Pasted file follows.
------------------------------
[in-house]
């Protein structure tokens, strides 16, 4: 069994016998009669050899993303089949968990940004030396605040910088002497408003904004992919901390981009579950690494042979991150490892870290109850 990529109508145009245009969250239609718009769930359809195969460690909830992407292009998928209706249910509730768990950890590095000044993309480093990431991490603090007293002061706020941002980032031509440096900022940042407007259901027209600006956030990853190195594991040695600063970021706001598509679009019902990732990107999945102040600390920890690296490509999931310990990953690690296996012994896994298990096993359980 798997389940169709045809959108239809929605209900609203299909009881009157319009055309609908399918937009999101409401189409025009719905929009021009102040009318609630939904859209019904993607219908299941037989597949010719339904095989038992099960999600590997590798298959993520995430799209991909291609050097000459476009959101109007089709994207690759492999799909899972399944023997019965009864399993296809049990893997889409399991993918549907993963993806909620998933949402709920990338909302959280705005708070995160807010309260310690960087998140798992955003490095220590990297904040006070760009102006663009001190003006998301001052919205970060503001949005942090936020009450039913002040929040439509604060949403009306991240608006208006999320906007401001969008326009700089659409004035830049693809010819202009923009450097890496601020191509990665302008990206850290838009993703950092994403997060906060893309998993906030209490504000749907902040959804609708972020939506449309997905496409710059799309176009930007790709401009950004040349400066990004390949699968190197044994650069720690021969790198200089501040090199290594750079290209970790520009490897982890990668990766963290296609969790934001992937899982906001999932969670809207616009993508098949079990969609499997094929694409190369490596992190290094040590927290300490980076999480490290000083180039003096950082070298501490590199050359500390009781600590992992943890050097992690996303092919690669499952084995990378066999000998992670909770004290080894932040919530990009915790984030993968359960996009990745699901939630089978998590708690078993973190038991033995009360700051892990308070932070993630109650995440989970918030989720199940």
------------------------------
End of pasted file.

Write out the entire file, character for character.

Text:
[in-house]
């Protein structure tokens, strides 16, 4: 069994016998009669050899993303089949968990940004030396605040910088002497408003904004992919901390981009579950690494042979991150490892870290109850 990529109508145009245009969250239609718009769930359809195969460690909830992407292009998928209706249910509730768990950890590095000044993309480093990431991490603090007293002061706020941002980032031509440096900022940042407007259901027209600006956030990853190195594991040695600063970021706001598509679009019902990732990107999945102040600390920890690296490509999931310990990953690690296996012994896994298990096993359980 798997389940169709045809959108239809929605209900609203299909009881009157319009055309609908399918937009999101409401189409025009719905929009021009102040009318609630939904859209019904993607219908299941037989597949010719339904095989038992099960999600590997590798298959993520995430799209991909291609050097000459476009959101109007089709994207690759492999799909899972399944023997019965009864399993296809049990893997889409399991993918549907993963993806909620998933949402709920990338909302959280705005708070995160807010309260310690960087998140798992955003490095220590990297904040006070760009102006663009001190003006998301001052919205970060503001949005942090936020009450039913002040929040439509604060949403009306991240608006208006999320906007401001969008326009700089659409004035830049693809010819202009923009450097890496601020191509990665302008990206850290838009993703950092994403997060906060893309998993906030209490504000749907902040959804609708972020939506449309997905496409710059799309176009930007790709401009950004040349400066990004390949699968190197044994650069720690021969790198200089501040090199290594750079290209970790520009490897982890990668990766963290296609969790934001992937899982906001999932969670809207616009993508098949079990969609499997094929694409190369490596992190290094040590927290300490980076999480490290000083180039003096950082070298501490590199050359500390009781600590992992943890050097992690996303092919690669499952084995990378066999000998992670909770004290080894932040919530990009915790984030993968359960996009990745699901939630089978998590708690078993973190038991033995009360700051892990308070932070993630109650995440989970918030989720199940």